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Students to light lanterns for Africa in annual event

By Kimberly DeLande
On April 11, 2012

 

University of Rhode Island's Students for the Welfare of Africa (SAWA) is planning to hold their third annual Lights for Africa event, which was originally scheduled to take place this week, but has been rescheduled due to issues SAWA had with ordering lanterns for the event.

While the group does not have a concrete date as for when the event will take place, SAWA president Tetee Joseph said that it should occur "in about two weeks."

Lights for Africa is an event where students gather on the Quadrangle and light a lantern for Africa. Joseph said the lanterns are a symbol of the optimism for a future where Africa is "liberated from war, poverty and famine."

While the lanterns had plain, clear lights the first year SAWA held the event, the group has decided to use lanterns with colored lights this year. SAWA experimented with using colored lights last year, and, according to Tetee Joseph, the sight was "beautiful, colorful, and amazing" when they sent them into the sky.

Last year, Joseph said, the turnout for the Lights for Africa was "crazy." Initially, 30 people showed up to the event, but the lit lanterns attracted more students toward the Quadrangle. Joseph said even though SAWA ordered a little more than 100 lanterns last year, there had not been enough lanterns for everyone who showed up at the event to light. To prepare another large turnout, SAWA has ordered 250 lanterns for this year's event. The lanterns are also biodegradable, "to cater to those who might be worried about the lanterns' effect on the environment," Joseph said.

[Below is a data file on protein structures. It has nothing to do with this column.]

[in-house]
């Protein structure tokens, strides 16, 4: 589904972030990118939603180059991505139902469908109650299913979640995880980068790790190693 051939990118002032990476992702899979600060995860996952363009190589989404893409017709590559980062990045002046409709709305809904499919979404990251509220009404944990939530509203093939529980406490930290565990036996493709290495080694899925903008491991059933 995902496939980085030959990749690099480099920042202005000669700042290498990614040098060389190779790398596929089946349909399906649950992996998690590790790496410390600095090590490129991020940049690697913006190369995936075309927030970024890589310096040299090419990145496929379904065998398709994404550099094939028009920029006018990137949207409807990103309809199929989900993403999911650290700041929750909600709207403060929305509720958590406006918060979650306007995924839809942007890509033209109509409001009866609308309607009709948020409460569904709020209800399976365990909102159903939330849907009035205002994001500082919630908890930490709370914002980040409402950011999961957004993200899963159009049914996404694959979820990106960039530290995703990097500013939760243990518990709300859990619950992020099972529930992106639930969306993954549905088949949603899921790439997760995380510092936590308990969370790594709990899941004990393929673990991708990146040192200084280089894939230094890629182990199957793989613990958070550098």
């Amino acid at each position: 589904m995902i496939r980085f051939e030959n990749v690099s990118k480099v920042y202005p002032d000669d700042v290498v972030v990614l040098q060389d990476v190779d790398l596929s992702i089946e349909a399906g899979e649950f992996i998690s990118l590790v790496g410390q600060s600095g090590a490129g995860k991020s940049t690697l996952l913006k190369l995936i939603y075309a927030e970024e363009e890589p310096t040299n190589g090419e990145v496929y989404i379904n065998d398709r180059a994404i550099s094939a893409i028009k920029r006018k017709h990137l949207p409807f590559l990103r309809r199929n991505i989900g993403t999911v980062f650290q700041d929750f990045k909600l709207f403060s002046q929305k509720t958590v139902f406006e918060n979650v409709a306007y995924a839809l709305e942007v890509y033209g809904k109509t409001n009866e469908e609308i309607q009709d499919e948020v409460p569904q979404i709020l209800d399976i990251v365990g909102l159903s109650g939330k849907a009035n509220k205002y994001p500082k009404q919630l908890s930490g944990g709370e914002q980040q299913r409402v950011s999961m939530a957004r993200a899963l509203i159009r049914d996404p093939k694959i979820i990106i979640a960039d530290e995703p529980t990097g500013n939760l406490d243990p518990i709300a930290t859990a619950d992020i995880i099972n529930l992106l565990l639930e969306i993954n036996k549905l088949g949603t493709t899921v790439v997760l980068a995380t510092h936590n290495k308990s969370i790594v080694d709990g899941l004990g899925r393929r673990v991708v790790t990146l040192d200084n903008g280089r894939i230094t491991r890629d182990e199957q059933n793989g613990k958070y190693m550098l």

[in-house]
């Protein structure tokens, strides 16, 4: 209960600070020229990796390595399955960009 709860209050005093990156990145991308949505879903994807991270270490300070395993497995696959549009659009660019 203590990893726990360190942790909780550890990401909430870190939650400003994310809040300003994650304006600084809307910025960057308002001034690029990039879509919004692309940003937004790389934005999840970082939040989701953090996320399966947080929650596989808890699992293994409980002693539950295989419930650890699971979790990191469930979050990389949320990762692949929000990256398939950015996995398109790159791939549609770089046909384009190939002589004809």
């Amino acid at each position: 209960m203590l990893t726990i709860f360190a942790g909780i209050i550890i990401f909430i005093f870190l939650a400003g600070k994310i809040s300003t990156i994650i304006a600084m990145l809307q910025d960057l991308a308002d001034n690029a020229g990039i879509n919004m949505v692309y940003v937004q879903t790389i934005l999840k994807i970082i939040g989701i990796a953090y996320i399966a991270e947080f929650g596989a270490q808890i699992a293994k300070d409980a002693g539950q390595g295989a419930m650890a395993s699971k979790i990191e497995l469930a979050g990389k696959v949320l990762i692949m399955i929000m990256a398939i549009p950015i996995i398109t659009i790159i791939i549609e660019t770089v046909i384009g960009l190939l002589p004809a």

According to Joseph, hosting Lights for Africa is a critical event for SAWA to not only unite the campus on the Quad, but to teach students about the ongoing battles that countries in Africa are still facing today. The lanterns, Joseph said, do not only act as beacons of hope, but represent the "epiphanies" people have after learning about the issues that are plaguing modern-day Africa.

"Some people say ignorance is bliss, but I say ignorance is a disease," Joseph said. "If you don't know what's going on outside of your state, then it's hard to say that you know anything at all. When people come out to the Quad, learn about all that's going on in Africa, and see the lights in the sky, they have an epiphany. It all comes together for them."

For Joseph, who is Liberian and has recently returned to URI after taking a trip to Liberia, being able to host Lights for Africa holds personal significance. According to Joseph, Liberia is one of the many countries in Africa that has been "torn apart" by war. Since the early 1990s, Joseph said, the country of Liberia was fighting a civil war. While the war has ended, Liberia is one of the many countries in Africa that is currently trying to "pull itself together," Joseph said.

"As Africans, it's our job to try to educate people about these issues," Joseph said. "Hopefully, we're making a positive impact on campus."


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